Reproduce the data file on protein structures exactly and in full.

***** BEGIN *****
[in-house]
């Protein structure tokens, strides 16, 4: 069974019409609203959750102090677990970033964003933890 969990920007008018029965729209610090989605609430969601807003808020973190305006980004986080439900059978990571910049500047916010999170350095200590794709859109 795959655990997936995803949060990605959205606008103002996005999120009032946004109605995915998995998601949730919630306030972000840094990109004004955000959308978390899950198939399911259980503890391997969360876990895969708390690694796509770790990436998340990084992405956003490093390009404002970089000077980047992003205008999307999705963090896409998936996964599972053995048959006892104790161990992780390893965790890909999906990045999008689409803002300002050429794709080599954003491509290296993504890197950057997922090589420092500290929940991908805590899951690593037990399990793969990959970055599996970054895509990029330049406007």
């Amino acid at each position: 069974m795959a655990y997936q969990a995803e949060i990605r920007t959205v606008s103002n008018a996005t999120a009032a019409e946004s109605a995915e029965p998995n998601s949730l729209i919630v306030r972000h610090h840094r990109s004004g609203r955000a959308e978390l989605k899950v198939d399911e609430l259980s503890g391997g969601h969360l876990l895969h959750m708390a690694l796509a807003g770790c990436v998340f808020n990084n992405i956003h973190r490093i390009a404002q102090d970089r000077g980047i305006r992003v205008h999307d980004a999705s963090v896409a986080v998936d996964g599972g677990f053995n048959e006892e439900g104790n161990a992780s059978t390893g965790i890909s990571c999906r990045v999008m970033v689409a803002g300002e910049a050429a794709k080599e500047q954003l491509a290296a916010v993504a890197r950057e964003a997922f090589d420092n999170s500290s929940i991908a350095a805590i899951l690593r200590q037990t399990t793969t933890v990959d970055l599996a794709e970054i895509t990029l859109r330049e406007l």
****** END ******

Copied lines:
[in-house]
């Protein structure tokens, strides 16, 4: 069974019409609203959750102090677990970033964003933890 969990920007008018029965729209610090989605609430969601807003808020973190305006980004986080439900059978990571910049500047916010999170350095200590794709859109 795959655990997936995803949060990605959205606008103002996005999120009032946004109605995915998995998601949730919630306030972000840094990109004004955000959308978390899950198939399911259980503890391997969360876990895969708390690694796509770790990436998340990084992405956003490093390009404002970089000077980047992003205008999307999705963090896409998936996964599972053995048959006892104790161990992780390893965790890909999906990045999008689409803002300002050429794709080599954003491509290296993504890197950057997922090589420092500290929940991908805590899951690593037990399990793969990959970055599996970054895509990029330049406007």
């Amino acid at each position: 069974m795959a655990y997936q969990a995803e949060i990605r920007t959205v606008s103002n008018a996005t999120a009032a019409e946004s109605a995915e029965p998995n998601s949730l729209i919630v306030r972000h610090h840094r990109s004004g609203r955000a959308e978390l989605k899950v198939d399911e609430l259980s503890g391997g969601h969360l876990l895969h959750m708390a690694l796509a807003g770790c990436v998340f808020n990084n992405i956003h973190r490093i390009a404002q102090d970089r000077g980047i305006r992003v205008h999307d980004a999705s963090v896409a986080v998936d996964g599972g677990f053995n048959e006892e439900g104790n161990a992780s059978t390893g965790i890909s990571c999906r990045v999008m970033v689409a803002g300002e910049a050429a794709k080599e500047q954003l491509a290296a916010v993504a890197r950057e964003a997922f090589d420092n999170s500290s929940i991908a350095a805590i899951l690593r200590q037990t399990t793969t933890v990959d970055l599996a794709e970054i895509t990029l859109r330049e406007l």